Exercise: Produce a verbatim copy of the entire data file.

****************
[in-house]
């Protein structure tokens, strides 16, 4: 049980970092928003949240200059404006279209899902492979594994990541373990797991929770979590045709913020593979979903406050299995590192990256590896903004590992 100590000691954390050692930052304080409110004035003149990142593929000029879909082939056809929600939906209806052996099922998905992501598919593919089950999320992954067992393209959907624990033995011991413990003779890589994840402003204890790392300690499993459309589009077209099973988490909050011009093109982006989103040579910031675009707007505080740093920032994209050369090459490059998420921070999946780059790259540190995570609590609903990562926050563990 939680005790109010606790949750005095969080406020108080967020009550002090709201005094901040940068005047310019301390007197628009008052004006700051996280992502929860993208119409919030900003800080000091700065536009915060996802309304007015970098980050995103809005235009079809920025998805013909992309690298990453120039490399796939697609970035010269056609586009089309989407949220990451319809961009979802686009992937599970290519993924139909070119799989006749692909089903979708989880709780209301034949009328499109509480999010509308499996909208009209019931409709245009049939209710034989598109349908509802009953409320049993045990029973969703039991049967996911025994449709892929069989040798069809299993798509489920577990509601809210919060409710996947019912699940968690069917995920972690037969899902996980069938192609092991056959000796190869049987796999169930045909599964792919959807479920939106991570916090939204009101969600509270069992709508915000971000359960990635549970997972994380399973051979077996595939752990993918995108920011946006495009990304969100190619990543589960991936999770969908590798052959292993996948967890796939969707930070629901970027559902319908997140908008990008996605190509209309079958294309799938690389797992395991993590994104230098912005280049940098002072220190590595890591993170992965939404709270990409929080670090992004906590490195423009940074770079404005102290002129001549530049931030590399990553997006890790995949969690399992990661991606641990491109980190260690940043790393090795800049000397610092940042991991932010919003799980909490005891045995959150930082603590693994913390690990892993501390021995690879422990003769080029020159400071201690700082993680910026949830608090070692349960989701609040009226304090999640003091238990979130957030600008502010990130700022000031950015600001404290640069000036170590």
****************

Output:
[in-house]
């Protein structure tokens, strides 16, 4: 049980970092928003949240200059404006279209899902492979594994990541373990797991929770979590045709913020593979979903406050299995590192990256590896903004590992 100590000691954390050692930052304080409110004035003149990142593929000029879909082939056809929600939906209806052996099922998905992501598919593919089950999320992954067992393209959907624990033995011991413990003779890589994840402003204890790392300690499993459309589009077209099973988490909050011009093109982006989103040579910031675009707007505080740093920032994209050369090459490059998420921070999946780059790259540190995570609590609903990562926050563990 939680005790109010606790949750005095969080406020108080967020009550002090709201005094901040940068005047310019301390007197628009008052004006700051996280992502929860993208119409919030900003800080000091700065536009915060996802309304007015970098980050995103809005235009079809920025998805013909992309690298990453120039490399796939697609970035010269056609586009089309989407949220990451319809961009979802686009992937599970290519993924139909070119799989006749692909089903979708989880709780209301034949009328499109509480999010509308499996909208009209019931409709245009049939209710034989598109349908509802009953409320049993045990029973969703039991049967996911025994449709892929069989040798069809299993798509489920577990509601809210919060409710996947019912699940968690069917995920972690037969899902996980069938192609092991056959000796190869049987796999169930045909599964792919959807479920939106991570916090939204009101969600509270069992709508915000971000359960990635549970997972994380399973051979077996595939752990993918995108920011946006495009990304969100190619990543589960991936999770969908590798052959292993996948967890796939969707930070629901970027559902319908997140908008990008996605190509209309079958294309799938690389797992395991993590994104230098912005280049940098002072220190590595890591993170992965939404709270990409929080670090992004906590490195423009940074770079404005102290002129001549530049931030590399990553997006890790995949969690399992990661991606641990491109980190260690940043790393090795800049000397610092940042991991932010919003799980909490005891045995959150930082603590693994913390690990892993501390021995690879422990003769080029020159400071201690700082993680910026949830608090070692349960989701609040009226304090999640003091238990979130957030600008502010990130700022000031950015600001404290640069000036170590």